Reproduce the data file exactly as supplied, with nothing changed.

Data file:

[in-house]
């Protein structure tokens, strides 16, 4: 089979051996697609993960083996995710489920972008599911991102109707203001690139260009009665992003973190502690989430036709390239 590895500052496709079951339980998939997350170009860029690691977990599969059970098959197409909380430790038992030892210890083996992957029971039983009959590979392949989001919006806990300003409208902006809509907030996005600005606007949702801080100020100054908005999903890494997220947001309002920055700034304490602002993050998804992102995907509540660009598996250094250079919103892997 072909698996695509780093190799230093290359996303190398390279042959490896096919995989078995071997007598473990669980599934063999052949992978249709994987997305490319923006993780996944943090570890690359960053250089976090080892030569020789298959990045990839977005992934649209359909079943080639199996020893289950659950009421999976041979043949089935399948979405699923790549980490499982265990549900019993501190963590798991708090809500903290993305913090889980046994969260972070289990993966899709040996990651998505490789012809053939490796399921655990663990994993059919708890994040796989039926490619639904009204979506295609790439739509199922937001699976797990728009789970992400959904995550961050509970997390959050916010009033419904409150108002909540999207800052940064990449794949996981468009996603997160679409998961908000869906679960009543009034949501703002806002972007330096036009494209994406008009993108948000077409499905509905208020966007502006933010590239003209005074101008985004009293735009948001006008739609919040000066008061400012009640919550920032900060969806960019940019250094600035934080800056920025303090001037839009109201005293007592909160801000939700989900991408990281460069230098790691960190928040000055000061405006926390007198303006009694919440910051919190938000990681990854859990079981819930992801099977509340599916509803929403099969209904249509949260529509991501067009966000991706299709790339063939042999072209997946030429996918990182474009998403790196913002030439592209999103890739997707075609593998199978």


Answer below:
[in-house]
């Protein structure tokens, strides 16, 4: 089979051996697609993960083996995710489920972008599911991102109707203001690139260009009665992003973190502690989430036709390239 590895500052496709079951339980998939997350170009860029690691977990599969059970098959197409909380430790038992030892210890083996992957029971039983009959590979392949989001919006806990300003409208902006809509907030996005600005606007949702801080100020100054908005999903890494997220947001309002920055700034304490602002993050998804992102995907509540660009598996250094250079919103892997 072909698996695509780093190799230093290359996303190398390279042959490896096919995989078995071997007598473990669980599934063999052949992978249709994987997305490319923006993780996944943090570890690359960053250089976090080892030569020789298959990045990839977005992934649209359909079943080639199996020893289950659950009421999976041979043949089935399948979405699923790549980490499982265990549900019993501190963590798991708090809500903290993305913090889980046994969260972070289990993966899709040996990651998505490789012809053939490796399921655990663990994993059919708890994040796989039926490619639904009204979506295609790439739509199922937001699976797990728009789970992400959904995550961050509970997390959050916010009033419904409150108002909540999207800052940064990449794949996981468009996603997160679409998961908000869906679960009543009034949501703002806002972007330096036009494209994406008009993108948000077409499905509905208020966007502006933010590239003209005074101008985004009293735009948001006008739609919040000066008061400012009640919550920032900060969806960019940019250094600035934080800056920025303090001037839009109201005293007592909160801000939700989900991408990281460069230098790691960190928040000055000061405006926390007198303006009694919440910051919190938000990681990854859990079981819930992801099977509340599916509803929403099969209904249509949260529509991501067009966000991706299709790339063939042999072209997946030429996918990182474009998403790196913002030439592209999103890739997707075609593998199978």